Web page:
Did Calvin Believe in Two Kingdoms?

We are being told from a certain segment of the Reformed theological community (the part located mainly in Escondido, California), that John Calvin was not a cultural transformationist. He allegedly did not believe that the civil realm was to be subject to Christ, the explicit principles of Christianity, nor even guided by the Holy Scriptures. On the contrary, the civil government is subject only to natural law or general revelation, not God's revealed law or the Bible. Kings are not subject to Jesus Christ, for Jesus Christ is head only of the church. Rather, Kings are subject to God only in a general sense, insofar as they implement laws in accord with natural laws known to natural reason. The Bible and Christianity is for the church, and the church alone.

So far, that's a typical "Two Kingdoms" view as articulated by its recent boosters. Those promoting this view insist that this Two Kingdoms approach is the view of the Magisterial Protestant Reformers. It is widely accepted that Luther taught a Two Kingdoms view, but they go further to insist that Calvin also held this view.

However, when I open up John Calvin's Institutes of the Christian Religion, I find something rather puzzling. Before Calvin ever gets to writing the book, he begins with something called a "Prefatory Address to King Francis I of France." It seems fairly strange that a man who believes Christian doctrine to be irrelevant to the "civil" realm would dedicate his work on Christian doctrine to the head of the civil realm. But Calvin is more specific. He writes: "For the Most Mighty and Illustrious Monarch, Francis, Most Christian King of the French, His Sovereign, John Calvin Craves Peace and Salvation in Christ." So... Francis is a "Christian" monarch. This way of speaking is anathema to modern Two Kingdoms advocates.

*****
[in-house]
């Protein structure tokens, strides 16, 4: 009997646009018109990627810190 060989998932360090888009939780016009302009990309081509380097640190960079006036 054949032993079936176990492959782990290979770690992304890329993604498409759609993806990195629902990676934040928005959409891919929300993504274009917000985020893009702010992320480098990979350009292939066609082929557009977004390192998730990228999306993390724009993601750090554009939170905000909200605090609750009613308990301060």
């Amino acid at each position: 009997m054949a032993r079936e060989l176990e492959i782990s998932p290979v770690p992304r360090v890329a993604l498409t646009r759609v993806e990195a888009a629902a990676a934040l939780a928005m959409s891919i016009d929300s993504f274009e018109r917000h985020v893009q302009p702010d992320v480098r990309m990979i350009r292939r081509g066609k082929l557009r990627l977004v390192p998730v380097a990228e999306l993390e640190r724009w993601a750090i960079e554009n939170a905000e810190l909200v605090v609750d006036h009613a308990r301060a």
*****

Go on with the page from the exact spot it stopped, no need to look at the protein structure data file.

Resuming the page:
But maybe this is just Calvin being a product of his times. Maybe he is doing this as a 16th century convention. Maybe in principle he actually disagrees with the idea that Kings are subject to Christ and his Word. But not at all.

When offering his defense to Francis, he writes: "Worthy indeed is this matter of your hearing, worthy of your cognizance, worthy of your royal throne! Indeed, this consideration makes a true king: to recognize himself a minister of God in governing his kingdom. Now, that king who in ruling over his realm does not serve God's glory exercises not kingly rule but brigandage."

So a true king recognizes himself subject to God. But still: maybe that just means subject to God in a general sense, based on general revelation and natural law, not the explicitly revealed word of God in the Bible.

That won't fly, either. Because Calvin then immediately adds this: "Furthermore, he is deceived who looks for enduring prosperity in his kingdom when it is not ruled by God's scepter, that is, his Holy Word; for the heavenly oracle that proclaims that 'where prophecy fails the people are scattered' (Prov. 29:18) cannot lie."

Calvin may well have had complex views on the relation of the King to God's greater kingdom. But the idea that he embraces something resembling the Two Kingdoms theory of its modern advocates falls apart literally on the very first pages of Calvin's most significant work.

But, hey, who reads Prefaces anyway?

Brian Mattson